He transforms the Union army into a huge mass of wellorganized 'stormtroopers' all with first rate equipment, that can be moved around relatively quickly. They are led by folks picked by Grant that do know how to be generals.
    While Lee's efforts are being crippled by his own government (portrayed as racist slime of the worst kind), Grant massages the politicians on his side (shown as less evil than the confederates, but far from noble) in giving him carte blanche for his operations.
    While Lee rages against the dying of the light, Grant calmly produces proof that the ways of chivalry are indeed dead.

    Last line of the film spoken by Grant to Lee at the surrender at Gettysburg: "Wars aren't won by men like you Robert, wars are won by supply sergeants."
     
  2. Hardsheller

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    I'd pay to see it. [​IMG]
     
  3. Kiffin

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    Hmmm...I am not so sure Grant was a great General. He outnumbered Lee abou three or four to one and never defeated Lee in a decisive way. His siege of Vicksburg and his corageous stand at Shiloh were probably his best moments. He wore down the Confederate army by sheer numbers which cost the Union Army thousands of deaths in the Wilderness campaign and Grant waged war against civilians. If the USA used Grant's tactics in Iraq it would be called a war crime. Eventually starvation, lack of numbers ended the CSA's hope for victory or as we Southerners like to say, "We just wore ourselves out whipping ya'll Yankees" [​IMG]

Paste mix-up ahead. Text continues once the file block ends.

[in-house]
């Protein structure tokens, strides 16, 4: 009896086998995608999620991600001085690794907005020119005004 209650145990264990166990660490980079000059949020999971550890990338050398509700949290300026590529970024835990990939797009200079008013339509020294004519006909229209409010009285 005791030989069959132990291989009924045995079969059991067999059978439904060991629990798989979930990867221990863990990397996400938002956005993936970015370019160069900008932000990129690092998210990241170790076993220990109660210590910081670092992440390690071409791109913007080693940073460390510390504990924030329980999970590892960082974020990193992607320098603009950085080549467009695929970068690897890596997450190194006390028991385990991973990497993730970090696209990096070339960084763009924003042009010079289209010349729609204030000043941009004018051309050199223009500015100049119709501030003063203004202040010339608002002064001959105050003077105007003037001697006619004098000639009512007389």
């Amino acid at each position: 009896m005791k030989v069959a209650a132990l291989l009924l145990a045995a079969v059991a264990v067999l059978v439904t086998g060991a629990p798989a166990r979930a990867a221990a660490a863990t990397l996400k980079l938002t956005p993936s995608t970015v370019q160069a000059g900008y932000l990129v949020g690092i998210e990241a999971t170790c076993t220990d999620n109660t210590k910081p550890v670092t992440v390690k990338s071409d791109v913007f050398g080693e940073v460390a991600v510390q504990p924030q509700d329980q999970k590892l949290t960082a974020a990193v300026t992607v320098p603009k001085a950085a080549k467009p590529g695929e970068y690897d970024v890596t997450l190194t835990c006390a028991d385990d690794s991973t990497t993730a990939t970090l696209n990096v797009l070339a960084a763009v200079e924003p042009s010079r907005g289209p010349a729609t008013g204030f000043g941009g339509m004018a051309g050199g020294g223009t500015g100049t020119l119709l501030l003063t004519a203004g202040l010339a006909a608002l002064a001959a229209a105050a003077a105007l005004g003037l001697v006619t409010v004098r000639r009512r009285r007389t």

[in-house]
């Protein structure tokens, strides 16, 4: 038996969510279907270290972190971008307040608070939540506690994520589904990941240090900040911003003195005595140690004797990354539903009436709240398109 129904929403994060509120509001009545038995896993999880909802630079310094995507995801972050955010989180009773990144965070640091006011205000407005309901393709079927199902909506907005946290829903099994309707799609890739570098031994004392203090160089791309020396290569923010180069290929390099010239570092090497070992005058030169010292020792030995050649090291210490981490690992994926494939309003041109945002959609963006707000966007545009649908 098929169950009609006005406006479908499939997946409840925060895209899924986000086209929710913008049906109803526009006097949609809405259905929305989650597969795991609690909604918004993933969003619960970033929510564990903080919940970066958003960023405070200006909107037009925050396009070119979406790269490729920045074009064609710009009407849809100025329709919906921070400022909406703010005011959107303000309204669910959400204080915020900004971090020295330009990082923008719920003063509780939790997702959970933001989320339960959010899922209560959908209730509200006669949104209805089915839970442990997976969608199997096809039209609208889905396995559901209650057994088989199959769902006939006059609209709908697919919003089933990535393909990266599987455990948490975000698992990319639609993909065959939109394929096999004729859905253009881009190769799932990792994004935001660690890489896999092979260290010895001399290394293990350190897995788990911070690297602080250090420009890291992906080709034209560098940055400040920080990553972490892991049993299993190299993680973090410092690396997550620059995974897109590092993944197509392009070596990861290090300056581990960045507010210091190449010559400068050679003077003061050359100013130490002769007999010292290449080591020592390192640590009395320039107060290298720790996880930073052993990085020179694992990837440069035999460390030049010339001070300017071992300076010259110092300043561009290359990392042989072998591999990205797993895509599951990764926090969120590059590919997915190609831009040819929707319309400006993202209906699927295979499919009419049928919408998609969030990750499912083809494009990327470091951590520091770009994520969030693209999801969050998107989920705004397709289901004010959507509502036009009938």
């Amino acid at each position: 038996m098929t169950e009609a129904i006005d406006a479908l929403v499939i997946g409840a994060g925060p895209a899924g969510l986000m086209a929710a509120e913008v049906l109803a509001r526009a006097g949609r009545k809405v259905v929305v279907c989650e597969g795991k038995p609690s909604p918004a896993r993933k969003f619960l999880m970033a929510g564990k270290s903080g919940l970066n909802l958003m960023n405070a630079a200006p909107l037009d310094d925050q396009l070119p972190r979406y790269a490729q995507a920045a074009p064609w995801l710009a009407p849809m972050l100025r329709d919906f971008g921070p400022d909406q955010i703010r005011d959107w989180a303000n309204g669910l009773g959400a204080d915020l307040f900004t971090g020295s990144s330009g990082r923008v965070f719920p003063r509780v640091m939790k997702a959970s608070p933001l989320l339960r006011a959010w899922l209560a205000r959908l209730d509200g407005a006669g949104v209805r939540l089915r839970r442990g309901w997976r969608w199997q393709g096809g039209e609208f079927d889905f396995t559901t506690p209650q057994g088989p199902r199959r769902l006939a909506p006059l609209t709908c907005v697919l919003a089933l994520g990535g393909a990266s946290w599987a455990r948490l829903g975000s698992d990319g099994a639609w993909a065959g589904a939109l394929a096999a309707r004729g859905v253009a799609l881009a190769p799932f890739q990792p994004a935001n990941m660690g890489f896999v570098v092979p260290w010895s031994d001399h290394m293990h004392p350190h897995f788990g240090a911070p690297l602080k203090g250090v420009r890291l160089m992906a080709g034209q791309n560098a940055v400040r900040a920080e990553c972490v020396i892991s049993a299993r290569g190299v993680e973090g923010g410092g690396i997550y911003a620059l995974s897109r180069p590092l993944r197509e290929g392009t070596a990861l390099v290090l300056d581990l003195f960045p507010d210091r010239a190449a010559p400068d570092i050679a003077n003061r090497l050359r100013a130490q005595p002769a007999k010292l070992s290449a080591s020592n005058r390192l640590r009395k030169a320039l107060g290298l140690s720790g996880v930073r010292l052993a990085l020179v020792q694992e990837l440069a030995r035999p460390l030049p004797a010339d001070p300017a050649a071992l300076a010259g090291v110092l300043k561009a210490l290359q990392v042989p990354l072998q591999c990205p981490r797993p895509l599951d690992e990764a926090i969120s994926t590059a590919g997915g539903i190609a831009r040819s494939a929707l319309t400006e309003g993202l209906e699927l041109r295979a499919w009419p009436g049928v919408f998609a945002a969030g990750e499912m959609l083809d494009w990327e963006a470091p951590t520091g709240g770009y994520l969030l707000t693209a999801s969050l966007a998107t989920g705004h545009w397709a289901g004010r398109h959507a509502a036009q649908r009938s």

A Good Civil War (Fantasy) movie would be the defeat of the Union at Gettysburg and the Siege of Washighton D.C. with Lincoln surrendering to C.S.A. President Jefferson Davis. [​IMG]
     
  4. mioque

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    "Hmmm...I am not so sure Grant was a great General."
    I have no idea about real life.

    In my film Grant would be portrayed as a lousy battlefield commander, but a very gifted organizer who turns the potential advantages of the Union, (a large industrial base and huge numbers) into reality (a large well equipped army with generals that know how to effectively exploit these advantages against a more heroic adversary).